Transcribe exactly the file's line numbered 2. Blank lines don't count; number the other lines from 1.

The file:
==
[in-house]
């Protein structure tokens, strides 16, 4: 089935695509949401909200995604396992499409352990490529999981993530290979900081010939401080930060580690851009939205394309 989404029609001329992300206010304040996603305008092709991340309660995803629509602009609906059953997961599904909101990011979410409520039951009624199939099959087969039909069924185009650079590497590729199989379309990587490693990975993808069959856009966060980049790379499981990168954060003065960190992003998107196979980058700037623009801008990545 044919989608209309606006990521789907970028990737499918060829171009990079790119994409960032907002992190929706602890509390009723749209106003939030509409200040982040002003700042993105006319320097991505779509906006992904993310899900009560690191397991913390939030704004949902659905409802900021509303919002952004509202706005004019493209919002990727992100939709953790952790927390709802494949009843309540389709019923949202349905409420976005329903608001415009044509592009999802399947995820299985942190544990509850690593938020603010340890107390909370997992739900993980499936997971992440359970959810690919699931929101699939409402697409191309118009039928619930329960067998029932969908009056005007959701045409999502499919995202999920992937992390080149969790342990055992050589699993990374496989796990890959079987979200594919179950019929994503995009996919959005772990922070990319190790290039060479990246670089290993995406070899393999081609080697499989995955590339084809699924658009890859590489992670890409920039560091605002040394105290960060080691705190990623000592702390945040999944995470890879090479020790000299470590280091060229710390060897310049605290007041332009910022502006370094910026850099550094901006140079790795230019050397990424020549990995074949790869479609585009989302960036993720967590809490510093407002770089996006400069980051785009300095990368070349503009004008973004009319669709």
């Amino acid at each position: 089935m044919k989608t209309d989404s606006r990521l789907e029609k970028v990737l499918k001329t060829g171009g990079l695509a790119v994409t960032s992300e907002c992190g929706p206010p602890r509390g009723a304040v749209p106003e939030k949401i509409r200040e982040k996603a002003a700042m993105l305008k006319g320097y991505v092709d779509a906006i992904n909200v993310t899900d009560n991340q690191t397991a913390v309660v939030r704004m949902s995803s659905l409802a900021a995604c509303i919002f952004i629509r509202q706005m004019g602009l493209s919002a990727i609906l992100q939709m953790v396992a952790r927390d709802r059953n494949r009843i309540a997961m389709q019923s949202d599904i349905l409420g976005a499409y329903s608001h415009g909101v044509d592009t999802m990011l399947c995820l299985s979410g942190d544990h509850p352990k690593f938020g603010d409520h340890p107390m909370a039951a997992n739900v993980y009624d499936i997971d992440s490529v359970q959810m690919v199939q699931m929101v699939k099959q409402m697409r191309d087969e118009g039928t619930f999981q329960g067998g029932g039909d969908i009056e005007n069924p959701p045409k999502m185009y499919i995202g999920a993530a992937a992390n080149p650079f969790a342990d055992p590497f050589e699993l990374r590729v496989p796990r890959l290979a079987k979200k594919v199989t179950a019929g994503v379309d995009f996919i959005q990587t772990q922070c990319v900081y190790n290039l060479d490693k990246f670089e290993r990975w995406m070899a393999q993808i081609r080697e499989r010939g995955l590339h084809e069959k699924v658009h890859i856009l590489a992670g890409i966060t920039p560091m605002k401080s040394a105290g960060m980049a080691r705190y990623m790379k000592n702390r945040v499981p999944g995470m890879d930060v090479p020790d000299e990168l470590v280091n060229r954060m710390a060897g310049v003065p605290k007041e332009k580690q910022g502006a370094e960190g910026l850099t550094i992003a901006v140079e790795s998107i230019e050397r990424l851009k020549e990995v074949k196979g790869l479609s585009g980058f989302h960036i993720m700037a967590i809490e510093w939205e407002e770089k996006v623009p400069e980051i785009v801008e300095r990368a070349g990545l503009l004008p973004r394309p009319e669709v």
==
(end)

């Protein structure tokens, strides 16, 4: 089935695509949401909200995604396992499409352990490529999981993530290979900081010939401080930060580690851009939205394309 989404029609001329992300206010304040996603305008092709991340309660995803629509602009609906059953997961599904909101990011979410409520039951009624199939099959087969039909069924185009650079590497590729199989379309990587490693990975993808069959856009966060980049790379499981990168954060003065960190992003998107196979980058700037623009801008990545 044919989608209309606006990521789907970028990737499918060829171009990079790119994409960032907002992190929706602890509390009723749209106003939030509409200040982040002003700042993105006319320097991505779509906006992904993310899900009560690191397991913390939030704004949902659905409802900021509303919002952004509202706005004019493209919002990727992100939709953790952790927390709802494949009843309540389709019923949202349905409420976005329903608001415009044509592009999802399947995820299985942190544990509850690593938020603010340890107390909370997992739900993980499936997971992440359970959810690919699931929101699939409402697409191309118009039928619930329960067998029932969908009056005007959701045409999502499919995202999920992937992390080149969790342990055992050589699993990374496989796990890959079987979200594919179950019929994503995009996919959005772990922070990319190790290039060479990246670089290993995406070899393999081609080697499989995955590339084809699924658009890859590489992670890409920039560091605002040394105290960060080691705190990623000592702390945040999944995470890879090479020790000299470590280091060229710390060897310049605290007041332009910022502006370094910026850099550094901006140079790795230019050397990424020549990995074949790869479609585009989302960036993720967590809490510093407002770089996006400069980051785009300095990368070349503009004008973004009319669709």